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Lets talk about passwords


Let me start by admitting a dirty little secret: until recently I was guilty of being a password re-user. I had one “OK-ish” password that I used for many, if not most, of the things I needed to log in to. The problem with this, of course, is if any one website I have logged into is hacked, my password to all the other websites is also hacked. Once the hackers get a known good password associated with your email address, they will try it over and over again on other sites looking for ways to make money (or steal) using your information.


Even if they have no initial success, they will hold on to that information and periodically come back and try that user name / password combination again and again.


The best way to reduce the risk of being “hacked” is to use strong passwords and unique passwords for each and every thing you need to log in to. This article will discuss (briefly) what qualifies as a “strong” password, ways to make a strong password you can remember, and how to keep a bunch of strong passwords organized.


What constitutes a “strong” password?


There is no industry standard for what makes a strong password, however there are guidelines we can use to make our passwords as strong as possible.

  • Password Length: 12 characters should really be the minimum used and 16 characters would be better.

  • No part of your user name (or e-mail address) should be in your password (i.e. JoeJones1234! )

  • Passwords should contain at least 3 of the following things: UPPER CASE letters, lower case letters, numbers (0-9), special characters (~!@#$%^&*_-+=`|\(){}[]:;"'<>,.?/)

It is possible to follow these guidelines and still make a marginal password. “BigHouse$123” fits the requirements here. It’s 12 characters and includes upper-case letters, lower-case letters, a symbol, and some numbers. But it’s fairly obvious—it uses words found in the dictionary and each word is capitalized properly. There’s only a single symbol, all the numbers are at the end, and they’re in an easy order to guess.


“B1gH0u$e#123” Would be better.


How to make a strong password you can remember:


With the tips above, it’s pretty easy to come up with a password. Just bash your fingers against your keyboard and you can come up with a strong password like 3o(t&gSp&3hZ4#t9. That’s a pretty good one—it’s 16 characters, includes a mix of many different types of characters, and is hard to guess because it’s a series of random characters.


The only problem here is memorizing this password. Assuming you don’t have a photographic memory, you’d have to spend time drilling these characters into your brain. There are random password generators that can come up with this type of password for you - they’re generally most useful as part of a password manager that will also remember the passwords for you.


You’ll need to think about how to come up with a memorable password. You don’t want to use something obvious with dictionary words, so consider using some sort of trick to memorize it.


For example, you might find it easier to remember a sentence like “I write a blog for my website. I need to update at least 3 times a month.” You can turn that sentence into a password by using the first digits of each word, so your password would become IwabfmwIn2u@l3tam. This is a strong password at 17 digits. Sure, a true random password might include a few more numbers and symbols and upper-case letters scrambled around, but it’s not bad at all. Best of all, it’s memorable. I just need to remember those two simple sentences.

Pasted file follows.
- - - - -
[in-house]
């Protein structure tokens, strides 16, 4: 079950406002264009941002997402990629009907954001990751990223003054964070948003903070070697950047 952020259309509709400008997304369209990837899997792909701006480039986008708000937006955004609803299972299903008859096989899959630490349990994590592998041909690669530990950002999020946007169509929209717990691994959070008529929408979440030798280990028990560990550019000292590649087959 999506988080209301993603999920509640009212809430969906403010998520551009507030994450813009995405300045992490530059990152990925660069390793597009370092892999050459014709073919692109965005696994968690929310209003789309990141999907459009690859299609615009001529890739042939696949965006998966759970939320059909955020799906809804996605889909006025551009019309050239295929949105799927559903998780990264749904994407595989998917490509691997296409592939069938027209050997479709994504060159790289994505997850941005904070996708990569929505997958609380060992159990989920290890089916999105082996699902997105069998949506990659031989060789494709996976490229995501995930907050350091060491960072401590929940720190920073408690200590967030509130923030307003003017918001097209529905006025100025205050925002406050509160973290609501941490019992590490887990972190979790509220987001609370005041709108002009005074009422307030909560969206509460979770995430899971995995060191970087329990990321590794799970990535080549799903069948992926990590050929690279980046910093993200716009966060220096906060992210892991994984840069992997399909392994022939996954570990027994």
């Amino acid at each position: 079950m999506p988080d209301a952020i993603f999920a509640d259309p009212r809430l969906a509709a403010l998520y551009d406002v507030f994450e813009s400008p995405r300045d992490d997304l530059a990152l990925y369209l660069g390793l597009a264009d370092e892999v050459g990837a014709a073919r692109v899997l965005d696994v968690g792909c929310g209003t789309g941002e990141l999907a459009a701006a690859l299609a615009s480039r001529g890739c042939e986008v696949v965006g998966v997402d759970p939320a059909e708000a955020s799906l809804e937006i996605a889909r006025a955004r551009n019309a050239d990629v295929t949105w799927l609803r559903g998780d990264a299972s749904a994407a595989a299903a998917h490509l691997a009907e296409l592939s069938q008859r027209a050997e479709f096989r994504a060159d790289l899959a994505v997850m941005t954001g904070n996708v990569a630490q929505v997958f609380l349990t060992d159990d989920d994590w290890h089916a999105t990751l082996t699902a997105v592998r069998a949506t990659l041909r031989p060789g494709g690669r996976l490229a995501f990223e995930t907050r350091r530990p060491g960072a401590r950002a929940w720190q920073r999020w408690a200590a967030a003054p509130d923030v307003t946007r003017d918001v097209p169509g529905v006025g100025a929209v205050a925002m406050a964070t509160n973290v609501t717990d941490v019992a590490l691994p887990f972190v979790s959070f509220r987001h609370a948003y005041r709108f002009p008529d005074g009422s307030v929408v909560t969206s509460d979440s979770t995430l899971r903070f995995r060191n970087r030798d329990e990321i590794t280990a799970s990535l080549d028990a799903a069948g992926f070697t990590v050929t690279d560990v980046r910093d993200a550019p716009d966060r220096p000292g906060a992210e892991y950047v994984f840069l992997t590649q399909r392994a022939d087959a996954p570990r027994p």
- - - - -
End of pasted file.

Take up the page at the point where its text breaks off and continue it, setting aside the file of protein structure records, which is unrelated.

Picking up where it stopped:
How am I supposed to remember different passwords for different things?


You can simply write them down on a notepad and keep them next to your computer. This works well and is very secure from ONLINE hacking, however is vulnerable to other people who have access to your space.





There are preprinted password “address books” that take the notepad method one step further with more organization. I have included a link to an inexpensive one at Amazon.


The better method (in my opinion) is to use a Password Manager. This is some kind of software based solution that will keep track of your password for you, even enter them for you when you get to the login pages you use. They will help you create very strong passwords for each site.


If you have a Google Account (and if you have Gmail address you have a google account), Google has a free built in password manager that will do all of these thing for you as long as you use Google Chrome as your web browser (or one of the browsers that uses the Google Chrome engine as its base).


There are also other commercial products available that will manage and generate passwords for you as well as provide other security related things (Virtual Private Networks, Online “Wallets” that save credit card information to make it easier to shop online, etc…)


I have listed below several of the top password managers available at the beginning of 2022.


KEEPER - $2.91 / Month or $34.99 / Year for 1 User. $6.24 / Month or $74.99 / Year for 5 Users


ZOHO Vault - Has a “Free Forever” plan that is fairly robust, and a $0.90 / Month ( $10.80 / Year ) plan with plenty of features. ZOHO offers dozens of other applications as well (for added costs).


Dashlane - Has a “Free” plan that lets you store up to 50 passwords on 1 device, a “Premium” plan ($6.49 / Month or 59.88 / Year) for unlimited passwords on unlimited devices (you can put it on your phone and your computer, and your tablet …..) with some other features thrown in. There is also a family plan.


LastPass••• - Has a “Free” plan that lets you store unlimited passwords on 1 device, a “Premium” plan ( $36.00 / Year) for unlimited devices with some other features. There is also a family plan.


Other good options Bitwarden, Password Boss, 1Password









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